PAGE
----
William Gisborne was born in 1825, the third son of a notable Derbyshire family. He arrived in New Zealand aboard the Pestonjee Bomanjee in 1847.

Gisborne joined the civil service and was appointed to a variety of different roles, building a reputation as a dependable bureaucrat. It was during this early part of his career that he was involved a bizarre incident at a supper party in Auckland. Late in the evening Gisborne was accidentally hit in the face with an orange thrown by a Mr Blackmore. Rather than seeing the funny side of the incident he took offence and challenged Blackmore to a duel. Two days later pistols were drawn and there was “an exchange of shot, to salve the dignity of both” but neither man was injured.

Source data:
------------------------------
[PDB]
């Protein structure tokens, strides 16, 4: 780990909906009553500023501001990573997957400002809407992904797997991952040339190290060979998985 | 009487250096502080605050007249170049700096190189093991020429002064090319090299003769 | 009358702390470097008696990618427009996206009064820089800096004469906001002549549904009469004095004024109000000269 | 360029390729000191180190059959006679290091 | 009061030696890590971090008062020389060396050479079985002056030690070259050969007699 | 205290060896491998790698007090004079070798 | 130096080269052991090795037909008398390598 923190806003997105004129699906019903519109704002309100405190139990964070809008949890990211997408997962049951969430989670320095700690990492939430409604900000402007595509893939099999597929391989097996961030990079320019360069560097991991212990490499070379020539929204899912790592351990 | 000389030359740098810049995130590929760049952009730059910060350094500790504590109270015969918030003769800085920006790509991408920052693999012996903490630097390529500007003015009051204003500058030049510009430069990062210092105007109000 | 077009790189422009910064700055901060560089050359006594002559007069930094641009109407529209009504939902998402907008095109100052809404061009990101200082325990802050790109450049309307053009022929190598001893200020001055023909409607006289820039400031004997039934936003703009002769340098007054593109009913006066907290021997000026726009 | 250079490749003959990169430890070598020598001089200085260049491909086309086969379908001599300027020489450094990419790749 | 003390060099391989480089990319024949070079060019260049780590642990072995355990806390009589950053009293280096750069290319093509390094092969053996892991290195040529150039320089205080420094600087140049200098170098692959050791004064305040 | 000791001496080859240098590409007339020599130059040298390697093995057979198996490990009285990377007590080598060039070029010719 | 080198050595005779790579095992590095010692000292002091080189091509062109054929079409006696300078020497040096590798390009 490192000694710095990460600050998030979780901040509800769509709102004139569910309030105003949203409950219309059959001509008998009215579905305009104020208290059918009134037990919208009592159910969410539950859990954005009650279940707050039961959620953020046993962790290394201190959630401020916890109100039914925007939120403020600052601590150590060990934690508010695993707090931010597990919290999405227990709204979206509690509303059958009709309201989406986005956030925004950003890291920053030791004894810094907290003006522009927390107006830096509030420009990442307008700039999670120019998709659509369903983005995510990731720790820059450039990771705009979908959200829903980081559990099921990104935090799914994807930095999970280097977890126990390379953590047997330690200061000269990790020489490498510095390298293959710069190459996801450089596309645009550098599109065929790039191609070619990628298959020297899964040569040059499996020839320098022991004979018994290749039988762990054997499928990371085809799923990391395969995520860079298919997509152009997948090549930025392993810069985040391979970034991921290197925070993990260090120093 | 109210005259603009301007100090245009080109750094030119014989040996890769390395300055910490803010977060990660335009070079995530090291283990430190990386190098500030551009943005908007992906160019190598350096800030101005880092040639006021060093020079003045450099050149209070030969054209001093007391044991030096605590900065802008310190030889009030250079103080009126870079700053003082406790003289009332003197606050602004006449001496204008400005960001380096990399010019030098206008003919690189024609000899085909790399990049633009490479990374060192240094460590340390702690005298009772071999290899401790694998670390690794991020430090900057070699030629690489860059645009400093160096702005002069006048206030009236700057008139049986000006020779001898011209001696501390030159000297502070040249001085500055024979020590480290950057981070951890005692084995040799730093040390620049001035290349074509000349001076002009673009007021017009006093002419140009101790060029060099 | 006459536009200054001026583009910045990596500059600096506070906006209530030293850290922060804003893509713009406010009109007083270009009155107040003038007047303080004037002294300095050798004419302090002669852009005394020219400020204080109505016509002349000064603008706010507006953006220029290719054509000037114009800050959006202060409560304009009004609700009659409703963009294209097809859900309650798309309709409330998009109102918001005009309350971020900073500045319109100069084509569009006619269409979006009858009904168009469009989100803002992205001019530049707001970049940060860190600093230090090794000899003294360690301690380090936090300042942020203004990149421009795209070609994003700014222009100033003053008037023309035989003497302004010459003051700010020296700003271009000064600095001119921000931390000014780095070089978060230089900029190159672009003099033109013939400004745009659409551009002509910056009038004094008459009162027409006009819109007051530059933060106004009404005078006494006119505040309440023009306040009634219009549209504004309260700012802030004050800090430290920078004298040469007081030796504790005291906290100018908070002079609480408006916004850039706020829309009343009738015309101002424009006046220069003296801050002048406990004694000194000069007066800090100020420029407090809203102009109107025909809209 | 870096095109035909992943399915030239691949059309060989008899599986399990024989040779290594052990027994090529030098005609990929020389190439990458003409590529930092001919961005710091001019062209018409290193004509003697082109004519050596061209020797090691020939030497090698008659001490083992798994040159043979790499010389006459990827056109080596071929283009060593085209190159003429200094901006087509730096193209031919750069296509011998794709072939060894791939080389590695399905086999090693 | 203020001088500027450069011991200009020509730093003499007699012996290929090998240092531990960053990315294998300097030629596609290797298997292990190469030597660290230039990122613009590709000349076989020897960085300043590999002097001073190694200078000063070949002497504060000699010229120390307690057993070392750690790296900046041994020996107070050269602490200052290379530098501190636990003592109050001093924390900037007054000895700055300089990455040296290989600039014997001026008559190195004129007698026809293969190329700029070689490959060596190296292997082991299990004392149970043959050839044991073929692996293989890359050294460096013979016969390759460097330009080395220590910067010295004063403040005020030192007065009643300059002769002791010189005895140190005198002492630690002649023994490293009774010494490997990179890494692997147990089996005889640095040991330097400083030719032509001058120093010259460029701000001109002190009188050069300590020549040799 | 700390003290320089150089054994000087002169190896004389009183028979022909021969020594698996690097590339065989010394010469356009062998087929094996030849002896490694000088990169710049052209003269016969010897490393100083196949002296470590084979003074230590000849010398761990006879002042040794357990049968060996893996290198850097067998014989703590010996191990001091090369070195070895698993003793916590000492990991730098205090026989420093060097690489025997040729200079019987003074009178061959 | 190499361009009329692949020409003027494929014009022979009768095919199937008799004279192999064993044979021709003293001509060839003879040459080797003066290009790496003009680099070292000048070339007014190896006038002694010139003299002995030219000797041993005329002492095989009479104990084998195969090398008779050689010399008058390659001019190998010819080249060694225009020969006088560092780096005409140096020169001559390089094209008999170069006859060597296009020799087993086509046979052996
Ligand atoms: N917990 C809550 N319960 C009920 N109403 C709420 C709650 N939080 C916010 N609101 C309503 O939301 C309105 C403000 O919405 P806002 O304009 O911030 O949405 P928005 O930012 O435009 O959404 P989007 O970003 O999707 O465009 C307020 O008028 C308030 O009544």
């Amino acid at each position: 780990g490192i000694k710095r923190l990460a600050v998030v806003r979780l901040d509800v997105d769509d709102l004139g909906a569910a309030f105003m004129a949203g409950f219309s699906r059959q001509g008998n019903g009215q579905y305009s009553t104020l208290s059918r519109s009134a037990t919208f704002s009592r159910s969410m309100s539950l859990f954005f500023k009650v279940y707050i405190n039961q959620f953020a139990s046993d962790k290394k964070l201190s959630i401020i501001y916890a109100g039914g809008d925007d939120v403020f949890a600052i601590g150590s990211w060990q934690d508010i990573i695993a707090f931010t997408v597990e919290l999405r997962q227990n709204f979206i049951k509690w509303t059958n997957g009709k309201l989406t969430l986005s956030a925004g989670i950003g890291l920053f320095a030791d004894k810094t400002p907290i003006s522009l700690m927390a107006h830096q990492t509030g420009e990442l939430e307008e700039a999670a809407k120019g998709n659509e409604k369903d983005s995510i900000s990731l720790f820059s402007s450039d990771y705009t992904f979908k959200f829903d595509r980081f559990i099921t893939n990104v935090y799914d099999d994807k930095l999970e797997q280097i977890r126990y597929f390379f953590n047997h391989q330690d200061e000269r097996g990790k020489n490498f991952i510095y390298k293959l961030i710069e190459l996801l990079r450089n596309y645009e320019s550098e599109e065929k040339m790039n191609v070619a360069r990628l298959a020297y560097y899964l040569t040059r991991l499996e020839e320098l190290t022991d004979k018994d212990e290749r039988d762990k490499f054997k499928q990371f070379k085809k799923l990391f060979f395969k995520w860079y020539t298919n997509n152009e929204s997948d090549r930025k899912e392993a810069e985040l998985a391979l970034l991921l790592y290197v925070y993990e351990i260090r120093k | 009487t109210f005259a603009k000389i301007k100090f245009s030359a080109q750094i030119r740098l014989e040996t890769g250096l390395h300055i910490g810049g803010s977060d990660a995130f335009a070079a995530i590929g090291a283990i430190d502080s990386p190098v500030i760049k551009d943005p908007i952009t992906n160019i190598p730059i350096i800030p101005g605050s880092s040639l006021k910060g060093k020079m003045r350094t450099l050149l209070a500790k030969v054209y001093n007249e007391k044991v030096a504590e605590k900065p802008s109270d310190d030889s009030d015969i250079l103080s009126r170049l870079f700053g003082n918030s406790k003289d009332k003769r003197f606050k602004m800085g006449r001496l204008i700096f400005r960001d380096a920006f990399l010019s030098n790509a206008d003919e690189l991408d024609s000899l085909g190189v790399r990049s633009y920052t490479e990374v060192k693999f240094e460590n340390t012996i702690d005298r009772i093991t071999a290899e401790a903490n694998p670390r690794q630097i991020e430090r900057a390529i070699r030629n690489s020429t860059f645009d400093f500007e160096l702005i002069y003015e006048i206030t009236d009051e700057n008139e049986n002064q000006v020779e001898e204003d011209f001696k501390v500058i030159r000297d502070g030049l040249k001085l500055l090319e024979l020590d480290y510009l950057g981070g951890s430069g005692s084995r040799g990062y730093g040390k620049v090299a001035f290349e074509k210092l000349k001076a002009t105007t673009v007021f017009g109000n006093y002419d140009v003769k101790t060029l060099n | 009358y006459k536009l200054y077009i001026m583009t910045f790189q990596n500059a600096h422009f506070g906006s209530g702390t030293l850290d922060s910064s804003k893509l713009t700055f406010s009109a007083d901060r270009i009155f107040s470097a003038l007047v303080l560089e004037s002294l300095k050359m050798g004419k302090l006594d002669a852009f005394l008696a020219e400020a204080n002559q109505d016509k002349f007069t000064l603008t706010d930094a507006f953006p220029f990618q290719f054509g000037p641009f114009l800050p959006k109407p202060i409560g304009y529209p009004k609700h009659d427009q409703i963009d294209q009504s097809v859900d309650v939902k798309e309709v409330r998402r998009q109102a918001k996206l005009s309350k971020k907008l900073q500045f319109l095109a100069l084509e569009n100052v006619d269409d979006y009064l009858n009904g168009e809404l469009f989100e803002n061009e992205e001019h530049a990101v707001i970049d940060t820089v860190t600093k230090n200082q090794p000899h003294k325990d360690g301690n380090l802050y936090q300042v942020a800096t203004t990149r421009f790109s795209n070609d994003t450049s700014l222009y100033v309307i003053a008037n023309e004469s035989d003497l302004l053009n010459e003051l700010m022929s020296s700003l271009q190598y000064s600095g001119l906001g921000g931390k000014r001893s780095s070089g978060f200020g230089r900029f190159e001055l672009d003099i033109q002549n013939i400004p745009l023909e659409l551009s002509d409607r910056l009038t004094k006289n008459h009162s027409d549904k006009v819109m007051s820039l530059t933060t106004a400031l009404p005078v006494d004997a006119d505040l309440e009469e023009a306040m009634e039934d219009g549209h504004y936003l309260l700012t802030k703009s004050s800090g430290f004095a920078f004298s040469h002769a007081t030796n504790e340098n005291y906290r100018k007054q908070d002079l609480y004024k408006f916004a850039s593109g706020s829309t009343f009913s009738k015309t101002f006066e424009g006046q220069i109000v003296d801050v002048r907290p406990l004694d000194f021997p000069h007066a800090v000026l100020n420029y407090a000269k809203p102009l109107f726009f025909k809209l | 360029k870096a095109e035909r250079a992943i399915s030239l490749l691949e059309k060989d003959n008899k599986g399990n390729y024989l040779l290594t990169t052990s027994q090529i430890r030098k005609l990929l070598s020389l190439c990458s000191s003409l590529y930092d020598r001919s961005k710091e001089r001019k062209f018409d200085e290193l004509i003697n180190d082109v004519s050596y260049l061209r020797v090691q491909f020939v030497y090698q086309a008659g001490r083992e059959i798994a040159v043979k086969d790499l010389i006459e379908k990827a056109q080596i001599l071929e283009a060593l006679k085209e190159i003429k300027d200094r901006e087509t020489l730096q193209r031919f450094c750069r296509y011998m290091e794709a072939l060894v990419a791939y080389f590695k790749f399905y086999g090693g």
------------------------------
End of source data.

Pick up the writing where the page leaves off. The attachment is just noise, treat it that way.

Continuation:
His success as an administrator led to a move into politics and a role as Colonial Secretary for the government led by the second Premier of New Zealand, Sir William Fox. In 1871 Gisborne was elected unopposed to represent the Egmont electorate.  Opunake was part the electorate, which stretched from just west of New Plymouth to the Whanganui River and down to Pātea. However, the following year the Fox ministry collapsed and Gisborne resigned his seat.

In 1881 he returned to England to manage his family’s large estates which he had inherited after the death of his brother. He went on to write two influential books about New Zealand, New Zealand rulers and statesmen (1886) and The colony of New Zealand (1888). He died on 7 January 1898 at Allestree Hall in Derbyshire.

William Gisborne is remembered not only with this street name in Opunake but also the city on the east coast of the North Island.

This story was originally published in the Taranaki Daily News.

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